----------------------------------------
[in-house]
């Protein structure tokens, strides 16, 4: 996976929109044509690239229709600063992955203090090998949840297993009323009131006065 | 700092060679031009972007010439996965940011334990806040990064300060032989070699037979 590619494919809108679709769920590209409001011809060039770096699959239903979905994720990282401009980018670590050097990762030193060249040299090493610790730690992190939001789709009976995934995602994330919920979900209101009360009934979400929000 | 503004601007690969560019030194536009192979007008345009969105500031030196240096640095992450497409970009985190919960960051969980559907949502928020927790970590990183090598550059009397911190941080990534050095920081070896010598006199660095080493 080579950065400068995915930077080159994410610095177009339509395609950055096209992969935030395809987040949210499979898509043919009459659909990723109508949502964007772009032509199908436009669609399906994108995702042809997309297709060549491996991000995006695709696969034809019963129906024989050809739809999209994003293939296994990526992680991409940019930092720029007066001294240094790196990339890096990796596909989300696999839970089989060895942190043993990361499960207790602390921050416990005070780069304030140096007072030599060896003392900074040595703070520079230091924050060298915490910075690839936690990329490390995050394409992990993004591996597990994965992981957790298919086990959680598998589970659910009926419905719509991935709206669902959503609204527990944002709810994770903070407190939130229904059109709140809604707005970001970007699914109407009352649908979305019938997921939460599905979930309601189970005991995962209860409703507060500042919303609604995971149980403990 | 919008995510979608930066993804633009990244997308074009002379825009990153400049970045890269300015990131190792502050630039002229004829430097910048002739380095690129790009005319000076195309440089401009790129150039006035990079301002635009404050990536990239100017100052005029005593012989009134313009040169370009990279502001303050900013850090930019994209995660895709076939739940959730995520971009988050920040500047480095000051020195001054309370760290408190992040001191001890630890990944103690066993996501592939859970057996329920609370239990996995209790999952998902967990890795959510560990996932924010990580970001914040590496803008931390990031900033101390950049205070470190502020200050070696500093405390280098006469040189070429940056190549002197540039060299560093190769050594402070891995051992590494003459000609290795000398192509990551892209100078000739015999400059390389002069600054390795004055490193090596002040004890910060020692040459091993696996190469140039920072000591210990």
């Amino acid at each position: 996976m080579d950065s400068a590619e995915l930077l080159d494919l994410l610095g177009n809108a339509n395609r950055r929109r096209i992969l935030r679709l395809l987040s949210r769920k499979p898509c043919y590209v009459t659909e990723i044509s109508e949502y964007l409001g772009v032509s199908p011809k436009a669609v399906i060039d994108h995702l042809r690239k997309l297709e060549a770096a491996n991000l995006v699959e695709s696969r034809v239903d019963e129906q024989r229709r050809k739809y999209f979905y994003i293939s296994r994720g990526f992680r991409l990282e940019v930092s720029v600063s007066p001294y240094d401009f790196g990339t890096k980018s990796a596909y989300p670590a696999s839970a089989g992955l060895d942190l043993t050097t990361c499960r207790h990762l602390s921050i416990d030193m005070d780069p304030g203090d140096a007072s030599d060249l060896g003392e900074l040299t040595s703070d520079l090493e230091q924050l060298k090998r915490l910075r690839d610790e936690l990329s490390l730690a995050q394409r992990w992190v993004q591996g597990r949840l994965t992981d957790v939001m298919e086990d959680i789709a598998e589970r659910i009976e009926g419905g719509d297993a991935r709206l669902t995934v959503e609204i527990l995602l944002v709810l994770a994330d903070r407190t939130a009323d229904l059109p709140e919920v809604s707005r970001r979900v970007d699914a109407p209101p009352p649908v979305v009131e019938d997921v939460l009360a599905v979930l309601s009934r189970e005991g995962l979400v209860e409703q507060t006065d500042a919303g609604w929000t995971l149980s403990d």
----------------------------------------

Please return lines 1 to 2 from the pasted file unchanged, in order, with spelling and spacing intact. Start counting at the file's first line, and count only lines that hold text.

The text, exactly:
[in-house]
């Protein structure tokens, strides 16, 4: 996976929109044509690239229709600063992955203090090998949840297993009323009131006065 | 700092060679031009972007010439996965940011334990806040990064300060032989070699037979 590619494919809108679709769920590209409001011809060039770096699959239903979905994720990282401009980018670590050097990762030193060249040299090493610790730690992190939001789709009976995934995602994330919920979900209101009360009934979400929000 | 503004601007690969560019030194536009192979007008345009969105500031030196240096640095992450497409970009985190919960960051969980559907949502928020927790970590990183090598550059009397911190941080990534050095920081070896010598006199660095080493 080579950065400068995915930077080159994410610095177009339509395609950055096209992969935030395809987040949210499979898509043919009459659909990723109508949502964007772009032509199908436009669609399906994108995702042809997309297709060549491996991000995006695709696969034809019963129906024989050809739809999209994003293939296994990526992680991409940019930092720029007066001294240094790196990339890096990796596909989300696999839970089989060895942190043993990361499960207790602390921050416990005070780069304030140096007072030599060896003392900074040595703070520079230091924050060298915490910075690839936690990329490390995050394409992990993004591996597990994965992981957790298919086990959680598998589970659910009926419905719509991935709206669902959503609204527990944002709810994770903070407190939130229904059109709140809604707005970001970007699914109407009352649908979305019938997921939460599905979930309601189970005991995962209860409703507060500042919303609604995971149980403990 | 919008995510979608930066993804633009990244997308074009002379825009990153400049970045890269300015990131190792502050630039002229004829430097910048002739380095690129790009005319000076195309440089401009790129150039006035990079301002635009404050990536990239100017100052005029005593012989009134313009040169370009990279502001303050900013850090930019994209995660895709076939739940959730995520971009988050920040500047480095000051020195001054309370760290408190992040001191001890630890990944103690066993996501592939859970057996329920609370239990996995209790999952998902967990890795959510560990996932924010990580970001914040590496803008931390990031900033101390950049205070470190502020200050070696500093405390280098006469040189070429940056190549002197540039060299560093190769050594402070891995051992590494003459000609290795000398192509990551892209100078000739015999400059390389002069600054390795004055490193090596002040004890910060020692040459091993696996190469140039920072000591210990």